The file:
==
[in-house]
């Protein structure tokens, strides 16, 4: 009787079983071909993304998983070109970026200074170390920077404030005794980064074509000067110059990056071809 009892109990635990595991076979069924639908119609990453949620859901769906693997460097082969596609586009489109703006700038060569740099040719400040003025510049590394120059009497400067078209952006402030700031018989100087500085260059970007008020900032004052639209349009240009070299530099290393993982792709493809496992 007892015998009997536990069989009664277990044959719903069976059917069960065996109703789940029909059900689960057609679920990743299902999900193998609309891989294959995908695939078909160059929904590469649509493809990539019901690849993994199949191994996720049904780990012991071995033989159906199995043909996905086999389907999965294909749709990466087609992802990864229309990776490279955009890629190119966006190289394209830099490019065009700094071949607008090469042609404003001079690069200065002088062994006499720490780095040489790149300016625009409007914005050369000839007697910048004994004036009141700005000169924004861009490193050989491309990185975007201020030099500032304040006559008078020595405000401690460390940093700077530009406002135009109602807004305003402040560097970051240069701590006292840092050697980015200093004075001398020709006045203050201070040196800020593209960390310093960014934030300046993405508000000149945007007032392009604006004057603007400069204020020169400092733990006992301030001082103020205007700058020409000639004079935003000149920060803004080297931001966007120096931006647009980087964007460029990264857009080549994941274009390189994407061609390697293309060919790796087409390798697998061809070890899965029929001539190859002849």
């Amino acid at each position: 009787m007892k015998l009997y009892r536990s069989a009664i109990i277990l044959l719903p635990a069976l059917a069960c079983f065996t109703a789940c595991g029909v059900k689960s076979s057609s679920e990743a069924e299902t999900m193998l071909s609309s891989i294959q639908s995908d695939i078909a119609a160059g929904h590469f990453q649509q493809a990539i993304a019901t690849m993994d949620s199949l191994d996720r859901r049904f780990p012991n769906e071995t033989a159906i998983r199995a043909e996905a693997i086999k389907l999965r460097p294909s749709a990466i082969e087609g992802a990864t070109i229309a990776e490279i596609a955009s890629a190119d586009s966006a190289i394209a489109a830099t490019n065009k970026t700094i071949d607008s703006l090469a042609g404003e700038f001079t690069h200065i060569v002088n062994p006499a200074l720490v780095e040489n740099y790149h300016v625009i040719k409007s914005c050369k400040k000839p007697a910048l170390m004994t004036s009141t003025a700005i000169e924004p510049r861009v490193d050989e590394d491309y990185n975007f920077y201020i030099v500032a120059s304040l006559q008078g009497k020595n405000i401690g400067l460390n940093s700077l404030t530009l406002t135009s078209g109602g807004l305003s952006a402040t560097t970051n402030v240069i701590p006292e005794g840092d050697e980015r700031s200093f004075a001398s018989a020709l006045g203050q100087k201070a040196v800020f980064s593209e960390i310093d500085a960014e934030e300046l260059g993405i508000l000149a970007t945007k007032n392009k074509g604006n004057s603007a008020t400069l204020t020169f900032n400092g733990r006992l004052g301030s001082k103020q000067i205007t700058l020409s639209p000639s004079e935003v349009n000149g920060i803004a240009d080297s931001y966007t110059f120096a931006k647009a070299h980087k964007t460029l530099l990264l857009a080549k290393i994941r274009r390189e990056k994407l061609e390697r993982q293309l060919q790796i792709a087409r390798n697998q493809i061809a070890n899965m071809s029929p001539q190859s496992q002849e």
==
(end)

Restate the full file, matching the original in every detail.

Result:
[in-house]
């Protein structure tokens, strides 16, 4: 009787079983071909993304998983070109970026200074170390920077404030005794980064074509000067110059990056071809 009892109990635990595991076979069924639908119609990453949620859901769906693997460097082969596609586009489109703006700038060569740099040719400040003025510049590394120059009497400067078209952006402030700031018989100087500085260059970007008020900032004052639209349009240009070299530099290393993982792709493809496992 007892015998009997536990069989009664277990044959719903069976059917069960065996109703789940029909059900689960057609679920990743299902999900193998609309891989294959995908695939078909160059929904590469649509493809990539019901690849993994199949191994996720049904780990012991071995033989159906199995043909996905086999389907999965294909749709990466087609992802990864229309990776490279955009890629190119966006190289394209830099490019065009700094071949607008090469042609404003001079690069200065002088062994006499720490780095040489790149300016625009409007914005050369000839007697910048004994004036009141700005000169924004861009490193050989491309990185975007201020030099500032304040006559008078020595405000401690460390940093700077530009406002135009109602807004305003402040560097970051240069701590006292840092050697980015200093004075001398020709006045203050201070040196800020593209960390310093960014934030300046993405508000000149945007007032392009604006004057603007400069204020020169400092733990006992301030001082103020205007700058020409000639004079935003000149920060803004080297931001966007120096931006647009980087964007460029990264857009080549994941274009390189994407061609390697293309060919790796087409390798697998061809070890899965029929001539190859002849």
């Amino acid at each position: 009787m007892k015998l009997y009892r536990s069989a009664i109990i277990l044959l719903p635990a069976l059917a069960c079983f065996t109703a789940c595991g029909v059900k689960s076979s057609s679920e990743a069924e299902t999900m193998l071909s609309s891989i294959q639908s995908d695939i078909a119609a160059g929904h590469f990453q649509q493809a990539i993304a019901t690849m993994d949620s199949l191994d996720r859901r049904f780990p012991n769906e071995t033989a159906i998983r199995a043909e996905a693997i086999k389907l999965r460097p294909s749709a990466i082969e087609g992802a990864t070109i229309a990776e490279i596609a955009s890629a190119d586009s966006a190289i394209a489109a830099t490019n065009k970026t700094i071949d607008s703006l090469a042609g404003e700038f001079t690069h200065i060569v002088n062994p006499a200074l720490v780095e040489n740099y790149h300016v625009i040719k409007s914005c050369k400040k000839p007697a910048l170390m004994t004036s009141t003025a700005i000169e924004p510049r861009v490193d050989e590394d491309y990185n975007f920077y201020i030099v500032a120059s304040l006559q008078g009497k020595n405000i401690g400067l460390n940093s700077l404030t530009l406002t135009s078209g109602g807004l305003s952006a402040t560097t970051n402030v240069i701590p006292e005794g840092d050697e980015r700031s200093f004075a001398s018989a020709l006045g203050q100087k201070a040196v800020f980064s593209e960390i310093d500085a960014e934030e300046l260059g993405i508000l000149a970007t945007k007032n392009k074509g604006n004057s603007a008020t400069l204020t020169f900032n400092g733990r006992l004052g301030s001082k103020q000067i205007t700058l020409s639209p000639s004079e935003v349009n000149g920060i803004a240009d080297s931001y966007t110059f120096a931006k647009a070299h980087k964007t460029l530099l990264l857009a080549k290393i994941r274009r390189e990056k994407l061609e390697r993982q293309l060919q790796i792709a087409r390798n697998q493809i061809a070890n899965m071809s029929p001539q190859s496992q002849e």